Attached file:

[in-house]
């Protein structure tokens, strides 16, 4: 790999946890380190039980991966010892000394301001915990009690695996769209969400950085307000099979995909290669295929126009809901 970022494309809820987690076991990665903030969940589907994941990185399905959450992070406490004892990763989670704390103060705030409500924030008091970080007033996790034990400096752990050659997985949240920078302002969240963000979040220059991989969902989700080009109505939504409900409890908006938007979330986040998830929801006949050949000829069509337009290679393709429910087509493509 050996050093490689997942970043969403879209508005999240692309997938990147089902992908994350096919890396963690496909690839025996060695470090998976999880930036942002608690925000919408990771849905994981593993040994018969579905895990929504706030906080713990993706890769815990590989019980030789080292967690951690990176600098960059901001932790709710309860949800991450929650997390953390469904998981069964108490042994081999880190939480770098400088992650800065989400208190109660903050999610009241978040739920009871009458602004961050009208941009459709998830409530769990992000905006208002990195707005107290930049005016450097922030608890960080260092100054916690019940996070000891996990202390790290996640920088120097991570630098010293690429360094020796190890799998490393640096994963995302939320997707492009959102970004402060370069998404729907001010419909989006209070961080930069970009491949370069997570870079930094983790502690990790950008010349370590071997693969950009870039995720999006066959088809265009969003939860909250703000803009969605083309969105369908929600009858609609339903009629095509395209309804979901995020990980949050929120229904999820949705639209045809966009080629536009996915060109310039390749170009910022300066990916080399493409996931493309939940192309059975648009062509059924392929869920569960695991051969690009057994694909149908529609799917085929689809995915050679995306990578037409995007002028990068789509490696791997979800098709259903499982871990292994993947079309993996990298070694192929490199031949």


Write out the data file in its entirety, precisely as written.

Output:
[in-house]
């Protein structure tokens, strides 16, 4: 790999946890380190039980991966010892000394301001915990009690695996769209969400950085307000099979995909290669295929126009809901 970022494309809820987690076991990665903030969940589907994941990185399905959450992070406490004892990763989670704390103060705030409500924030008091970080007033996790034990400096752990050659997985949240920078302002969240963000979040220059991989969902989700080009109505939504409900409890908006938007979330986040998830929801006949050949000829069509337009290679393709429910087509493509 050996050093490689997942970043969403879209508005999240692309997938990147089902992908994350096919890396963690496909690839025996060695470090998976999880930036942002608690925000919408990771849905994981593993040994018969579905895990929504706030906080713990993706890769815990590989019980030789080292967690951690990176600098960059901001932790709710309860949800991450929650997390953390469904998981069964108490042994081999880190939480770098400088992650800065989400208190109660903050999610009241978040739920009871009458602004961050009208941009459709998830409530769990992000905006208002990195707005107290930049005016450097922030608890960080260092100054916690019940996070000891996990202390790290996640920088120097991570630098010293690429360094020796190890799998490393640096994963995302939320997707492009959102970004402060370069998404729907001010419909989006209070961080930069970009491949370069997570870079930094983790502690990790950008010349370590071997693969950009870039995720999006066959088809265009969003939860909250703000803009969605083309969105369908929600009858609609339903009629095509395209309804979901995020990980949050929120229904999820949705639209045809966009080629536009996915060109310039390749170009910022300066990916080399493409996931493309939940192309059975648009062509059924392929869920569960695991051969690009057994694909149908529609799917085929689809995915050679995306990578037409995007002028990068789509490696791997979800098709259903499982871990292994993947079309993996990298070694192929490199031949």